Tuesday, October 28, 2008

Les Cours

Le Petit,

Given the number of years (15ish) that I've studied French and the amount of time (a handful of summers, a semester in college, a month here and there) that I've lived in France, my current proficiency in the language is pretty appalling. So once again, I've placed myself in French class, this time with little Megan Marion by my side. Our class is composed of 30 students: 27 Moroccans, 1 Japanese woman, and us. Our Moroccan professor rather delights in bringing up (making fun of) America (us) as much as he possibly can. Last week, we were in the middle of a fascinating lecture on the names of various vegetables when, seemingly out of nowhere, he gestured towards me and Megan and said, "In America, most people are very obese because they only eat McDonald's... Julia, have you lost weight since moving here?" Well, Teach, that was indeed another smooth-as-butter transition to putting down Les Etats and the answer is NO, thank you very much, I'm currently having a wild love affair with pain au chocolate and lamb tagines!! You can take the girl outta MN...

Anyway, I typically don't mind his frequent taunting as he does so in a good-natured and humorous way. Last night, however, things got a little heated dans Lycee Vic-Hugo. He was teaching us agreement and opposition phrases, like "I totally agree with" and "I am opposed to." La Prof decided to use the subject of abortion as an anchor for the lesson and prefaced it by saying that everyone should feel totally at ease discussing the topic as the excercise was not at all on how we actually feel about this issue, rather simply how to correctly use our agreement and opposition phrases.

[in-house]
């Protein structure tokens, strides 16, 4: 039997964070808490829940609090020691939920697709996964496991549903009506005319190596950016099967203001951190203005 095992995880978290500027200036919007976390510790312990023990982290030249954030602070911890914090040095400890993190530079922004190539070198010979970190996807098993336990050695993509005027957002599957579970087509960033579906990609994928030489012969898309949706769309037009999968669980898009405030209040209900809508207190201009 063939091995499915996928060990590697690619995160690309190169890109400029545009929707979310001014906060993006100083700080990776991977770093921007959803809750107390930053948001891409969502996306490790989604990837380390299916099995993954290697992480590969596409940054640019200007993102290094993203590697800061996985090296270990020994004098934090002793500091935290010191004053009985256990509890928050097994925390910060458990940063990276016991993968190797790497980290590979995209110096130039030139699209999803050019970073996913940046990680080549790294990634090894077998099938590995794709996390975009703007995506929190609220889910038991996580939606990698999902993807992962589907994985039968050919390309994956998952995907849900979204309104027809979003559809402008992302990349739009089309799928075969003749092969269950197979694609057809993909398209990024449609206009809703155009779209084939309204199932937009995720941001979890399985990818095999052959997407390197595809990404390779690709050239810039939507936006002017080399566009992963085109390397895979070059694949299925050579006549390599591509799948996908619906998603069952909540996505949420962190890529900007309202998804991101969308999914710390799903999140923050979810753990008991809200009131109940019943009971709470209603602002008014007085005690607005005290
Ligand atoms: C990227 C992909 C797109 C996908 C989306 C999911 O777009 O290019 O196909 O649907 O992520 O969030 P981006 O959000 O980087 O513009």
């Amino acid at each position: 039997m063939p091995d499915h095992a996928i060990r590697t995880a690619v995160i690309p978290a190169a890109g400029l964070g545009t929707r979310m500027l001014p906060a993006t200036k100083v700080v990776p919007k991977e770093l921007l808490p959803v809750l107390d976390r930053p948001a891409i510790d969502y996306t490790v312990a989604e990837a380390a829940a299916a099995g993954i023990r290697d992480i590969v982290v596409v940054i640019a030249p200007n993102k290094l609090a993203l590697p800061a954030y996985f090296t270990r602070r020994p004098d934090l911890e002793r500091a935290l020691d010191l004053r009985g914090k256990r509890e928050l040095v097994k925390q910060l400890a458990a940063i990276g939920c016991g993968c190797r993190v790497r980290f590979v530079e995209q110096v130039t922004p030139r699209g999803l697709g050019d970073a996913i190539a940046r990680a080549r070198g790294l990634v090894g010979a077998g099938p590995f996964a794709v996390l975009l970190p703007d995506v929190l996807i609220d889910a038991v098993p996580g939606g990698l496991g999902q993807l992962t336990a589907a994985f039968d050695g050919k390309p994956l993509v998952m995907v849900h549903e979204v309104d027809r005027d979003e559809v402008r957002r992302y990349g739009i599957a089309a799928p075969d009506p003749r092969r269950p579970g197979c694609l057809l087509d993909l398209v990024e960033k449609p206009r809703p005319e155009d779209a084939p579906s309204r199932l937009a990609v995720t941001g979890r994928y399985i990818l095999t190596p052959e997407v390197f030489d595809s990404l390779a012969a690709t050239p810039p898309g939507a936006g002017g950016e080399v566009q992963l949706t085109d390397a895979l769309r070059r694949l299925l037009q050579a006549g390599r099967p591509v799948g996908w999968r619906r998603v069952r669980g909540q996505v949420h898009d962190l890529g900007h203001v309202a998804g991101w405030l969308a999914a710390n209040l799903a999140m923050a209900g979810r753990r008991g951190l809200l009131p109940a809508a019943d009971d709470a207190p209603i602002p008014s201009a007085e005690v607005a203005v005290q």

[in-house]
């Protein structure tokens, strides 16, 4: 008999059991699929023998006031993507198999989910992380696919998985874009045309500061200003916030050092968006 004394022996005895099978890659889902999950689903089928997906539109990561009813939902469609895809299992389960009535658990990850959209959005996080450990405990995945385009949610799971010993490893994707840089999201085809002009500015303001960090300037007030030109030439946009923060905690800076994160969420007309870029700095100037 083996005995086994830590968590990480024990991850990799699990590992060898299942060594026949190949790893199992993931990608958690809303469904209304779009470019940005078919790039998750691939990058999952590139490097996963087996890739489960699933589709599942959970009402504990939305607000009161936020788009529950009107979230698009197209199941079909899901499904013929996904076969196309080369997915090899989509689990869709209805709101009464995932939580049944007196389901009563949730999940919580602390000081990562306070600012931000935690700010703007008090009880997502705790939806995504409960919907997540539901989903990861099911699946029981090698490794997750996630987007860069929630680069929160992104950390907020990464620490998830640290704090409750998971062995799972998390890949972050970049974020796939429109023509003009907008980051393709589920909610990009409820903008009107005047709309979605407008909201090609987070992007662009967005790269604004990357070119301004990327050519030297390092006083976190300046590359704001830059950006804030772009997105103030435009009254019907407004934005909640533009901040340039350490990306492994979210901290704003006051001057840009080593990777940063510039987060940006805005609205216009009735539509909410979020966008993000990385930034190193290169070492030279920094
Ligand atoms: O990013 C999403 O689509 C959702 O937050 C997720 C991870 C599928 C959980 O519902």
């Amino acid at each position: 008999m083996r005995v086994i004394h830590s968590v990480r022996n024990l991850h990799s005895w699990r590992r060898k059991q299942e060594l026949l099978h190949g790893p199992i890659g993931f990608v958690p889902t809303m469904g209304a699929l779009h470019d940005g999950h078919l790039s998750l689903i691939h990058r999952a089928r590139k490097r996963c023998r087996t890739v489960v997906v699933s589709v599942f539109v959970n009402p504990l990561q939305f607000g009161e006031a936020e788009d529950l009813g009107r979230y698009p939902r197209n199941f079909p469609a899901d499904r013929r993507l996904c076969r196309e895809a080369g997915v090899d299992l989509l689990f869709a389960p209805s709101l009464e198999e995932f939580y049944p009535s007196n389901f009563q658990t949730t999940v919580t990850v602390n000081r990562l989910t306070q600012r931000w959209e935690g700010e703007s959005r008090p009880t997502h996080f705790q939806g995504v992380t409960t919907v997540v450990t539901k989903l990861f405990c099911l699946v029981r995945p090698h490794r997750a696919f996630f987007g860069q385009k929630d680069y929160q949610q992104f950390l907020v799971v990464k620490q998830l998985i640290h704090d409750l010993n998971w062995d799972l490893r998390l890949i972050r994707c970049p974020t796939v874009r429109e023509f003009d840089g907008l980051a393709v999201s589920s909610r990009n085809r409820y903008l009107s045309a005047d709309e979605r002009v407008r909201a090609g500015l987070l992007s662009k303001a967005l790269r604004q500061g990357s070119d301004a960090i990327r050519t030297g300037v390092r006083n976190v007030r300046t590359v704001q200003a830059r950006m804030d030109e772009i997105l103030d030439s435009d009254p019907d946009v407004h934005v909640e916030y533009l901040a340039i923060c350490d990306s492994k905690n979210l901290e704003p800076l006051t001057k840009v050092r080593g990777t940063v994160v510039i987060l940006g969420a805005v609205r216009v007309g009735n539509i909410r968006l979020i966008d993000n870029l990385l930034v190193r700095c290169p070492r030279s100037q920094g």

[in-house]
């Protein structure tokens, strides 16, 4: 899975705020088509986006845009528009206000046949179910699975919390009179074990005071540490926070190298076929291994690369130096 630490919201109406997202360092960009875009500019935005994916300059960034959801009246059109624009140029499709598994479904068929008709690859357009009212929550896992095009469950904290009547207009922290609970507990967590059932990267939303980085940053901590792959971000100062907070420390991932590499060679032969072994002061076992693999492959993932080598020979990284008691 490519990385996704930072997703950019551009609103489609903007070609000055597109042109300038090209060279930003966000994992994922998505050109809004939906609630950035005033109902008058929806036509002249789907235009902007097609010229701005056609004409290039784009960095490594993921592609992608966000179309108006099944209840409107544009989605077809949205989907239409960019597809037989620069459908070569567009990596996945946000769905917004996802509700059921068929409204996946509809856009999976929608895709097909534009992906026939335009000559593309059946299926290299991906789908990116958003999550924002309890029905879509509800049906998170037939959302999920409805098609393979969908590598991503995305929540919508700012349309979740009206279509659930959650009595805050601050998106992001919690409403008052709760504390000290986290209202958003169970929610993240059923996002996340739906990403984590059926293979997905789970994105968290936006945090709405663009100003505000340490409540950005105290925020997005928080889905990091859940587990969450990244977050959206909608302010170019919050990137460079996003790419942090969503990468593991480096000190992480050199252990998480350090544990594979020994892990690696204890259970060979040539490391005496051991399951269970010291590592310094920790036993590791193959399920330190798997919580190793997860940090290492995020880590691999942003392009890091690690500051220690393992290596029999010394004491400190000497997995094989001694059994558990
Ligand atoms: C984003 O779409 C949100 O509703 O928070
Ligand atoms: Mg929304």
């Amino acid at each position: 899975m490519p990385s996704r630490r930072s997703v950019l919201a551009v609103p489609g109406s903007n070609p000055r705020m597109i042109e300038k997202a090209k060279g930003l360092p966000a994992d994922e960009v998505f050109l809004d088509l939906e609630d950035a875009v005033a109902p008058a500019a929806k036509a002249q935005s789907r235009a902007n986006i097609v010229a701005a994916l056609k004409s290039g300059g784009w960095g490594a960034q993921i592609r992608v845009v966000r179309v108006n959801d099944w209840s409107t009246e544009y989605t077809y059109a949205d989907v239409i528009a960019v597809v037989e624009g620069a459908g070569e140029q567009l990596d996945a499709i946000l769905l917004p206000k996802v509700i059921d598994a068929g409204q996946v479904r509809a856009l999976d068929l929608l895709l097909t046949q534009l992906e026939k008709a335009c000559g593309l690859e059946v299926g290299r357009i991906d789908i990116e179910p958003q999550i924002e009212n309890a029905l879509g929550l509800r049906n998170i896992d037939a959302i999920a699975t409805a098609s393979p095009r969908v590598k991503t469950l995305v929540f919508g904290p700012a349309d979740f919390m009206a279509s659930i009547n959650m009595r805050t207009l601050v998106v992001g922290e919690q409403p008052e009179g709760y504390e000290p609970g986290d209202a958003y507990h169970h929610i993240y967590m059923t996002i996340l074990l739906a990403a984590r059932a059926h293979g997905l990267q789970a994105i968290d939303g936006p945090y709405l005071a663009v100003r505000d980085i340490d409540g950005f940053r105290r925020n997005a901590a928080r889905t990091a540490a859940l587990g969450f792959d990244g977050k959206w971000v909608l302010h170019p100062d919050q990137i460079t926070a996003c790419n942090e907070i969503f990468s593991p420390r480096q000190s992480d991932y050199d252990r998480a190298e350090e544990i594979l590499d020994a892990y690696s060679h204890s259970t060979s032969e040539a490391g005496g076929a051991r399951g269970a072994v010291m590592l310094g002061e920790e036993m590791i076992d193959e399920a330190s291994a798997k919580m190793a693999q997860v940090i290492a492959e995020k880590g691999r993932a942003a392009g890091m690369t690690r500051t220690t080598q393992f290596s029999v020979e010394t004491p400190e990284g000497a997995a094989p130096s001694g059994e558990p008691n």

Evidently that was only true for people who utilized the opposition phrases. With the exception of one other girl, the entire class was vehemently and categorically opposed to abortion. When the teach asked me and Megs to agree or disagree, and we both explained that we thought it was the right of the woman to choose, the class took a quick left turn. The teach and students alike bombarded us with non-sentence-structure related questions... "What if the woman just does it because she does not want to be fat?" "So, you don't think you are committing murder?" "How can you say this is not a crime?" While I sweat bullets and turned a marvelous shade of scarlet red, we tried our best to defend ourselves in broken French until the bell finally rang... "Next week, we will discuss divorce," announced the professor, as he turned towards us with a slightly inquisitive glance but somehow fully aware that we are indeed products of a 100%, good-ol' American divorced family. Next week sounds totally awesome!!!

What's one more Big Mac...

Julia Andrus Kelly

Friday, October 24, 2008


I have uploaded photos again. I am done being lazy. Here is the extended caption to the recent past.